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YOKOTA AIR BASE, Japan — The ball angled toward the front of the net off a corner kick. George Murray readied himself as it approached, then banged it into the net, punctuating his goal with a leap and a fist thrown in the air.

The celebration, 13 minutes into Nile C. Kinnick’s Japan Soccer League matchup with the Yokota Panthers, lasted for only a few seconds ... for a few reasons.

Yokota rallied for six unanswered goals to win 6-1, but Murray could be forgiven if his concentration is divided these days.

Half a world away, his father, Senior Chief Petty Officer Gerald T. Murray, toils in communications aboard the amphibious command ship USS Blue Ridge, in support of Operation Iraqi Freedom.

“You know how they say our season could be in jeopardy,” Murray said, referring to rumors last week that high school sports might be axed if base force-protection measures are increased.

“I wonder how things are over there, and I wonder about our season. I just hope that he’s OK.”

Those sentiments are shared by his sister, Lisa, a freshman on Kinnick’s girls team, which beat Yokota for the second time this season on Friday, 2-0.

Though the soccer siblings attempt to set their feelings aside when they hit the practice field or play a game, they admit they’re not always successful.

“I try not to think about it,” Lisa said.

Because of security concerns, the Murrays don’t hear much from their father. “Before he left, he said he’d not be able to e-mail much,” George said.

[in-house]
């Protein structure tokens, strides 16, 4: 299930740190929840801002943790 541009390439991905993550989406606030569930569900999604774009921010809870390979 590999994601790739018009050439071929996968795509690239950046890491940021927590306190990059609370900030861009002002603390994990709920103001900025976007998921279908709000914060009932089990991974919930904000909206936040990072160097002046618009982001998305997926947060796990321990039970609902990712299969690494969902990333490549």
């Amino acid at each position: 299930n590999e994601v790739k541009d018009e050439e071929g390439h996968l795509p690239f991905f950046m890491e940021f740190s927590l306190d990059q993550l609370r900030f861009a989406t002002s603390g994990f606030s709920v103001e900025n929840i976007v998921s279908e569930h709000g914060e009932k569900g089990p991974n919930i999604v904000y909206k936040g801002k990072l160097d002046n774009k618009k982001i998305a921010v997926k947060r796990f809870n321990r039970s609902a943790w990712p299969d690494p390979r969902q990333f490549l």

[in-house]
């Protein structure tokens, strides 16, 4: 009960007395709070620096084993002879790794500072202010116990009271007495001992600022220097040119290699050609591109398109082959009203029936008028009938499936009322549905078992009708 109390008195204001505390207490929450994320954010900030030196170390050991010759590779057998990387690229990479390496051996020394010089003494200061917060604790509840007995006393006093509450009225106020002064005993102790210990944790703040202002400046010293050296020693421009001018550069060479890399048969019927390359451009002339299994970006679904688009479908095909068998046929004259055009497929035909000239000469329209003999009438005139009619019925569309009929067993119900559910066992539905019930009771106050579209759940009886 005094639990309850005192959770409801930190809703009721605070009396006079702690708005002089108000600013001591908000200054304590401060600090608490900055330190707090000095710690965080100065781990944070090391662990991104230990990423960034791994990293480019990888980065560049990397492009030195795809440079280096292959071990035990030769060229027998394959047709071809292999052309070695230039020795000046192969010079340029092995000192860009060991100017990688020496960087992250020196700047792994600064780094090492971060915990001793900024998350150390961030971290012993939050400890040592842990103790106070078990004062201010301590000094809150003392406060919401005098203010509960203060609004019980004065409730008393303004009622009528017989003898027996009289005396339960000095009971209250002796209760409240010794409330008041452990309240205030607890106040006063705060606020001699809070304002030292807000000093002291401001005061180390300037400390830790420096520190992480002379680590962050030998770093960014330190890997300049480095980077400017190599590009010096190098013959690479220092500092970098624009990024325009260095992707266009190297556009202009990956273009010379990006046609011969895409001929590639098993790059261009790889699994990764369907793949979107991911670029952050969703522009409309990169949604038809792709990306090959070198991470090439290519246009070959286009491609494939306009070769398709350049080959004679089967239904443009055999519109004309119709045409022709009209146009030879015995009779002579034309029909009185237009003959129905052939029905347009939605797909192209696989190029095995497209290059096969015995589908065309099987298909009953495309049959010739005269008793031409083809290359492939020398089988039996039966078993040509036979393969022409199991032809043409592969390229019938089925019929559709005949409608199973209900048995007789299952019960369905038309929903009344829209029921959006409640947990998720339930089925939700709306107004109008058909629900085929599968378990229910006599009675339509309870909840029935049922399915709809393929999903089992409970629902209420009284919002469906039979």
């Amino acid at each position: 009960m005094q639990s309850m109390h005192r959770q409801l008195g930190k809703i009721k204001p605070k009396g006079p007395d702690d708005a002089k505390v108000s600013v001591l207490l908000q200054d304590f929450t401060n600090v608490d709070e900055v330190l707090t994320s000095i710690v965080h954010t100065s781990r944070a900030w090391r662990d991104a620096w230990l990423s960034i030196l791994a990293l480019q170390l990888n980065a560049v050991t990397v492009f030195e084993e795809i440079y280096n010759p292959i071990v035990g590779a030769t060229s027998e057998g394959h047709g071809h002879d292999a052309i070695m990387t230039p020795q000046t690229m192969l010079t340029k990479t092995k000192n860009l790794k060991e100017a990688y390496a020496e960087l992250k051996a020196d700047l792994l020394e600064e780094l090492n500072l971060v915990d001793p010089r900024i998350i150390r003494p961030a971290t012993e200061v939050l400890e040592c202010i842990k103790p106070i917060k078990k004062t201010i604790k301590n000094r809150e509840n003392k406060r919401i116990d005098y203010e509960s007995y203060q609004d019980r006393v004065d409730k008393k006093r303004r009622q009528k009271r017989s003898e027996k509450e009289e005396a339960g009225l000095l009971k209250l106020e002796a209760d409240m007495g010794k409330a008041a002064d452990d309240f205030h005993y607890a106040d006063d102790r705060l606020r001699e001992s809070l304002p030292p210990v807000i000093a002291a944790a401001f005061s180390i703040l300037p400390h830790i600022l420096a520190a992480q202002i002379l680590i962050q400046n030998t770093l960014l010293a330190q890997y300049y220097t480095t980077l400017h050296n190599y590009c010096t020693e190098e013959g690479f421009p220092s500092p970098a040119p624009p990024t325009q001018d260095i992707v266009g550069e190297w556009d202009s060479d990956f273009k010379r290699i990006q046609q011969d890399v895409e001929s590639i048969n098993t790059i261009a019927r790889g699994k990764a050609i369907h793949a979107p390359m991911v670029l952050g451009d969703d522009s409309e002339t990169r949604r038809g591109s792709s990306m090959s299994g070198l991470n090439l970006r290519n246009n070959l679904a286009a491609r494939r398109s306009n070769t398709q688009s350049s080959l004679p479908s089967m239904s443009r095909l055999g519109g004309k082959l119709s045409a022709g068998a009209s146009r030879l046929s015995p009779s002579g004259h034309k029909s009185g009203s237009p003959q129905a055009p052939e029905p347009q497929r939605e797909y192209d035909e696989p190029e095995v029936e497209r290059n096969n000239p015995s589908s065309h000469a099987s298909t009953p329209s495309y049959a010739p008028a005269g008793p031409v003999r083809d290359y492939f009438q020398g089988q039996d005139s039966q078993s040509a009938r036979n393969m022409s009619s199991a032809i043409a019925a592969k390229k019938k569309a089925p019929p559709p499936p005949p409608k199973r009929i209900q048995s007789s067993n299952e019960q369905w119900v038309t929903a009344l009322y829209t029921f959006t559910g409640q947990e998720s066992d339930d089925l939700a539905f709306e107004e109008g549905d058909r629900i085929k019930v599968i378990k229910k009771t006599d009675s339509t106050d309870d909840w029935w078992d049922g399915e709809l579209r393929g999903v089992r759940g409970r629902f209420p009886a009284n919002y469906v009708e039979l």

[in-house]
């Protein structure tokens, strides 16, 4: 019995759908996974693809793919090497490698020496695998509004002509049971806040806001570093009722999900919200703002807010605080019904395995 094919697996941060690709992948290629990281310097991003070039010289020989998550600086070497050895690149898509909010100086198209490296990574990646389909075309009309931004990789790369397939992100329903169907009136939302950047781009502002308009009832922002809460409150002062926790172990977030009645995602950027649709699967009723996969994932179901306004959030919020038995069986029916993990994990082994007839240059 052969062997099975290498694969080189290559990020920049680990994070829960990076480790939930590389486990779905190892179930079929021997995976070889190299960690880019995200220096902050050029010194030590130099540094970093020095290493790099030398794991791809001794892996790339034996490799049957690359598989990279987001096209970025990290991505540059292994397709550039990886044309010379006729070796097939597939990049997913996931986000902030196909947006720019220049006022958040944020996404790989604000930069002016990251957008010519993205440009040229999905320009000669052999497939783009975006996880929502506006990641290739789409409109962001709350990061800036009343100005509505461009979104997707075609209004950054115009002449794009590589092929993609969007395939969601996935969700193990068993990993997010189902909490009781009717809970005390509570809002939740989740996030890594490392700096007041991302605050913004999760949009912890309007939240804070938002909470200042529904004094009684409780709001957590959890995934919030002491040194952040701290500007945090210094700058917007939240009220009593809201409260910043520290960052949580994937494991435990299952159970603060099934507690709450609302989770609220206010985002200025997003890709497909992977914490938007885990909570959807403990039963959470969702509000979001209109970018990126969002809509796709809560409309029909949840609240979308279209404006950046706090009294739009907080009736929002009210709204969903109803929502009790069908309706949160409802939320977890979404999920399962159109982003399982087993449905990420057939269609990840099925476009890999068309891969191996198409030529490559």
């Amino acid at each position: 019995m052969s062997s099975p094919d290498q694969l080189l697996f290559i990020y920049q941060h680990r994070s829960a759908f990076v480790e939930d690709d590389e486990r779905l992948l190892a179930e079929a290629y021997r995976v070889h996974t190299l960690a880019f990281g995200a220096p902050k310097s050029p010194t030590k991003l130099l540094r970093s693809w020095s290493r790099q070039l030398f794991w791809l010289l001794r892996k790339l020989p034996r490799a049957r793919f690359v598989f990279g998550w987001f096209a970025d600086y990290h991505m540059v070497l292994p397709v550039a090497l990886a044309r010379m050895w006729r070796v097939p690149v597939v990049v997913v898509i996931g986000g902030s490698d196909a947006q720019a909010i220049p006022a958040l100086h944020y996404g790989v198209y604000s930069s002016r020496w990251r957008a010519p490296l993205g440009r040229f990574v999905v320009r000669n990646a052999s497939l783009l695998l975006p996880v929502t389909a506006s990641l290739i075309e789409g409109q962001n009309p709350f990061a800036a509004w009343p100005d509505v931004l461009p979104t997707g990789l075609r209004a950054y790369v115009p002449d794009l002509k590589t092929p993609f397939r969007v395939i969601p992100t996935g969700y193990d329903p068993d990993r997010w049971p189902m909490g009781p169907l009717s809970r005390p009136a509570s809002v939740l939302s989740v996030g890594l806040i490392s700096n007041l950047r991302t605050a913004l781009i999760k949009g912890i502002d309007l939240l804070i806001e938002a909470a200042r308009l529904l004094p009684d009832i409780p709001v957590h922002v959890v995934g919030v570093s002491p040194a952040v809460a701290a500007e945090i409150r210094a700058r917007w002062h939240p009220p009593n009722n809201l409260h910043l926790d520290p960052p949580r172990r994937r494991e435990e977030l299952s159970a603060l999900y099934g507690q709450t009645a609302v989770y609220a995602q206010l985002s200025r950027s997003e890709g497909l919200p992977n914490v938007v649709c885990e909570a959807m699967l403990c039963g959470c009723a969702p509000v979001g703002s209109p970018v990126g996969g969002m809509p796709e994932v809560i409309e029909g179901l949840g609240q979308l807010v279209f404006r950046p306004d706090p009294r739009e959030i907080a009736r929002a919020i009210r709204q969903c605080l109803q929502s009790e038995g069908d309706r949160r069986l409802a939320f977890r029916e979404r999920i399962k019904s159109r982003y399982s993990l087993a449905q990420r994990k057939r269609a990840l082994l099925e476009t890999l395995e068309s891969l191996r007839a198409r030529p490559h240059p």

The occasional e-mails that arrive contain heartfelt messages that are reciprocated by the elder Murray’s children. “I tell him I love him and want him to be careful,” Lisa said.

“Lately, we’ve not heard from him at all, not for a couple of weeks now,” George added.

It’s not something the two discuss with each other, George said. “She gets sad about it.”

So instead, they go about the daily routine of hitting the classroom and tackling afternoon soccer workouts in the chill of early spring. “I pray a little. Watch the news,” George said.

“When we come out here and practice and play, I just try to put all other thoughts aside,” Lisa said.

“We just do the best we can to leave all the other problems aside,” George added. “But it’s hard to forget about everything. And I don’t want my thoughts to affect the team.”

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Dave Ornauer has been employed by or assigned to Stars and Stripes Pacific almost continuously since March 5, 1981. He covers interservice and high school sports at DODEA-Pacific schools and manages the Pacific Storm Tracker.

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